Reflecting respect: Transcultural communicative practices of muslim French youth

Chantal Tetreault

Abstract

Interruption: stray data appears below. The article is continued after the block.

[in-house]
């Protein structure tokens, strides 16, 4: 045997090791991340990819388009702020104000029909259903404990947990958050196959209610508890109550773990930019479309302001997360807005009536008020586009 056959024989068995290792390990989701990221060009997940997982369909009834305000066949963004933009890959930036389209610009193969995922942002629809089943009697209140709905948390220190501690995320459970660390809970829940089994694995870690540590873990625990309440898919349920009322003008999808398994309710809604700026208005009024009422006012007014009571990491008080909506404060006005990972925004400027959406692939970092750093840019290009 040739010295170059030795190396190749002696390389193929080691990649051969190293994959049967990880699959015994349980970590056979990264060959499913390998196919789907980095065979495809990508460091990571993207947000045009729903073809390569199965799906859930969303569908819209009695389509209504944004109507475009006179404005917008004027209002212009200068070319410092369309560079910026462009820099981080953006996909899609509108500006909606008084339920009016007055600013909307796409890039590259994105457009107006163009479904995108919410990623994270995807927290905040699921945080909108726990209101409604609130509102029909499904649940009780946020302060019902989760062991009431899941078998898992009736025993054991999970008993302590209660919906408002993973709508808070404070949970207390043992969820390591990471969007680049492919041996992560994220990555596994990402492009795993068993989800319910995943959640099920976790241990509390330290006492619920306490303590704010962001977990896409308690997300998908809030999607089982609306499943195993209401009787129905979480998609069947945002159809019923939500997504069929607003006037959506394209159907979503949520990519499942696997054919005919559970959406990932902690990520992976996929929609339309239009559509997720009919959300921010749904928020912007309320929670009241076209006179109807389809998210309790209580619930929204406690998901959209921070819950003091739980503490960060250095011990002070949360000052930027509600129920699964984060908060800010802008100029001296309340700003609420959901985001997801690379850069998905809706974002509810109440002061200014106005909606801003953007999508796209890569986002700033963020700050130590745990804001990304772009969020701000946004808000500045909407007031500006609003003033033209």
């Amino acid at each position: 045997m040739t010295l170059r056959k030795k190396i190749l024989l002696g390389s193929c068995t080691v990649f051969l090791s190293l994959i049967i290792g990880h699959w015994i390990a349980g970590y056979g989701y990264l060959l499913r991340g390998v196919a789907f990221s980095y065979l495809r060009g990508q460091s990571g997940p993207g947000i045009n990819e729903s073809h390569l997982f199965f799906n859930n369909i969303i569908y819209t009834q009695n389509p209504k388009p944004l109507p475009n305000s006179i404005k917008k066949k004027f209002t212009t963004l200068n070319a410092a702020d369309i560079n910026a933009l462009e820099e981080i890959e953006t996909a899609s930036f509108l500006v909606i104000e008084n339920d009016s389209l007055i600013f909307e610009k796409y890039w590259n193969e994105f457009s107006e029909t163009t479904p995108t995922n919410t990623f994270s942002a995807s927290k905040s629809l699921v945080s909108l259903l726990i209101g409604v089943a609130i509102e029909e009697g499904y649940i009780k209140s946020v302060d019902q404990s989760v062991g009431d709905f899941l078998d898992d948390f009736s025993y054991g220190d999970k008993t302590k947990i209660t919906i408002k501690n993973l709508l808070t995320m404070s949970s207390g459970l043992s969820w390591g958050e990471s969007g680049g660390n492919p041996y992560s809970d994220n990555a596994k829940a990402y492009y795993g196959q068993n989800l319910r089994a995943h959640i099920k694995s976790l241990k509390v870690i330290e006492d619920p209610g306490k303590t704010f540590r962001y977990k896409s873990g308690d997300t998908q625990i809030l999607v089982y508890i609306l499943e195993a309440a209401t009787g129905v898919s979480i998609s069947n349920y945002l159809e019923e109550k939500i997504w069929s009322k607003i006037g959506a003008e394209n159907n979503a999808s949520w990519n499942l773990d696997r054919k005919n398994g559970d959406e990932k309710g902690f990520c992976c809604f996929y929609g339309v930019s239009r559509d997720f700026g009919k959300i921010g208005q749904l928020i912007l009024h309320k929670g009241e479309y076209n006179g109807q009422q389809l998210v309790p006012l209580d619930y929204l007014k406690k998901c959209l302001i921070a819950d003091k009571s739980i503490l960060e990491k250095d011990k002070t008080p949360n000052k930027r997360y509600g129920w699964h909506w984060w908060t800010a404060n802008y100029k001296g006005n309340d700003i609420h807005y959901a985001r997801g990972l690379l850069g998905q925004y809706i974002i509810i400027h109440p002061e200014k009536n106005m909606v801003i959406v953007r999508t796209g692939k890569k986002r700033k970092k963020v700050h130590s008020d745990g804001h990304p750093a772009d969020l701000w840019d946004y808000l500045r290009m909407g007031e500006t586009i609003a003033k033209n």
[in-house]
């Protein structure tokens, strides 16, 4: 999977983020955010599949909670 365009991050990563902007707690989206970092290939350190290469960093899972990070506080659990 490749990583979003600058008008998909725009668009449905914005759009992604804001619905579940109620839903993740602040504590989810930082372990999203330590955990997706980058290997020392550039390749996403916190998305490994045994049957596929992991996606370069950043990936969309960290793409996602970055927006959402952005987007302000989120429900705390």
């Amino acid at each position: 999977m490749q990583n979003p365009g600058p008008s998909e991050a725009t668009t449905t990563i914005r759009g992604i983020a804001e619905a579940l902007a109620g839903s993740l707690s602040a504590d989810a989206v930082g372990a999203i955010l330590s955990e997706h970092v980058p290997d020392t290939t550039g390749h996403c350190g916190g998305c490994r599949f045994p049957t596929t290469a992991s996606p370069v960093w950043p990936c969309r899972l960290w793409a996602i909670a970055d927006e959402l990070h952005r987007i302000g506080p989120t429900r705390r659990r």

This article explores how ideologies derived from North African culture are transformed in local expressions of identity among Muslim French adolescents. Naturally-occurring interactional data were collected among adolescents of primarily Algerian descent living in a cité (a low-income housing project) outside Paris. The study shows that the local identity practices of Muslim French teens articulate with transcultural ideologies of identity, but in contradictory rather than wholly consistent ways. Specifically, teens in the study circulate seemingly static cultural ideologies pertaining to generation, gender, and sexuality, but also routinely challenge these ideologies in interactions with their peers. Through the innovative interactional genre of “parental name calling,” adolescents articulate their ambivalent relationship to the North African-derived cultural value they call le respect (‘respect’). In the process, they negotiate their own beliefs and practices regarding generation, gender, and sexuality in accommodation and opposition to their parents’ values.

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